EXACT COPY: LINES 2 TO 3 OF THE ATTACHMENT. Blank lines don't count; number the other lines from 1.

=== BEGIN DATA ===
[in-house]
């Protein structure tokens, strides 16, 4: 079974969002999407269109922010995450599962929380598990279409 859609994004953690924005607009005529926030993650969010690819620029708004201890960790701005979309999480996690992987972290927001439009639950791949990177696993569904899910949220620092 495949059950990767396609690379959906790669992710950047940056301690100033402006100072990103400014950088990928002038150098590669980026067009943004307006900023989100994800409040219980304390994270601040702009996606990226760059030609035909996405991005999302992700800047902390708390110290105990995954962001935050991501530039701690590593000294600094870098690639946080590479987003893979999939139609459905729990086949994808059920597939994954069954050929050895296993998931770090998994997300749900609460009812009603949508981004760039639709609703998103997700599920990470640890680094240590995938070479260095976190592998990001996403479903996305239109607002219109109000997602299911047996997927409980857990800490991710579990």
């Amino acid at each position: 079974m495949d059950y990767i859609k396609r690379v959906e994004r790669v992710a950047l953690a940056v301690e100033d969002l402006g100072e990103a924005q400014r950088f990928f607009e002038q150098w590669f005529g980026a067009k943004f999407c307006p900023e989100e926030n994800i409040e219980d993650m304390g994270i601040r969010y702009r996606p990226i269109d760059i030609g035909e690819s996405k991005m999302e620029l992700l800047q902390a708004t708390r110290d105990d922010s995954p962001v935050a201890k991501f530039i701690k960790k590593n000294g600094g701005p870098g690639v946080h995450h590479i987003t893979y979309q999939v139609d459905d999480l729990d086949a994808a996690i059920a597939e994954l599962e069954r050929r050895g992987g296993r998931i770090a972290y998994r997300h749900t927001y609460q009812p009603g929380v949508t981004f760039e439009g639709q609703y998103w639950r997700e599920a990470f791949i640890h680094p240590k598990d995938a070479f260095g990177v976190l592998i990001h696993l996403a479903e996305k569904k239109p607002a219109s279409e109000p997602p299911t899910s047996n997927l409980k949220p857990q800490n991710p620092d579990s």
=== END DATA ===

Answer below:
């Protein structure tokens, strides 16, 4: 079974969002999407269109922010995450599962929380598990279409 859609994004953690924005607009005529926030993650969010690819620029708004201890960790701005979309999480996690992987972290927001439009639950791949990177696993569904899910949220620092 495949059950990767396609690379959906790669992710950047940056301690100033402006100072990103400014950088990928002038150098590669980026067009943004307006900023989100994800409040219980304390994270601040702009996606990226760059030609035909996405991005999302992700800047902390708390110290105990995954962001935050991501530039701690590593000294600094870098690639946080590479987003893979999939139609459905729990086949994808059920597939994954069954050929050895296993998931770090998994997300749900609460009812009603949508981004760039639709609703998103997700599920990470640890680094240590995938070479260095976190592998990001996403479903996305239109607002219109109000997602299911047996997927409980857990800490991710579990």
């Amino acid at each position: 079974m495949d059950y990767i859609k396609r690379v959906e994004r790669v992710a950047l953690a940056v301690e100033d969002l402006g100072e990103a924005q400014r950088f990928f607009e002038q150098w590669f005529g980026a067009k943004f999407c307006p900023e989100e926030n994800i409040e219980d993650m304390g994270i601040r969010y702009r996606p990226i269109d760059i030609g035909e690819s996405k991005m999302e620029l992700l800047q902390a708004t708390r110290d105990d922010s995954p962001v935050a201890k991501f530039i701690k960790k590593n000294g600094g701005p870098g690639v946080h995450h590479i987003t893979y979309q999939v139609d459905d999480l729990d086949a994808a996690i059920a597939e994954l599962e069954r050929r050895g992987g296993r998931i770090a972290y998994r997300h749900t927001y609460q009812p009603g929380v949508t981004f760039e439009g639709q609703y998103w639950r997700e599920a990470f791949i640890h680094p240590k598990d995938a070479f260095g990177v976190l592998i990001h696993l996403a479903e996305k569904k239109p607002a219109s279409e109000p997602p299911t899910s047996n997927l409980k949220p857990q800490n991710p620092d579990s």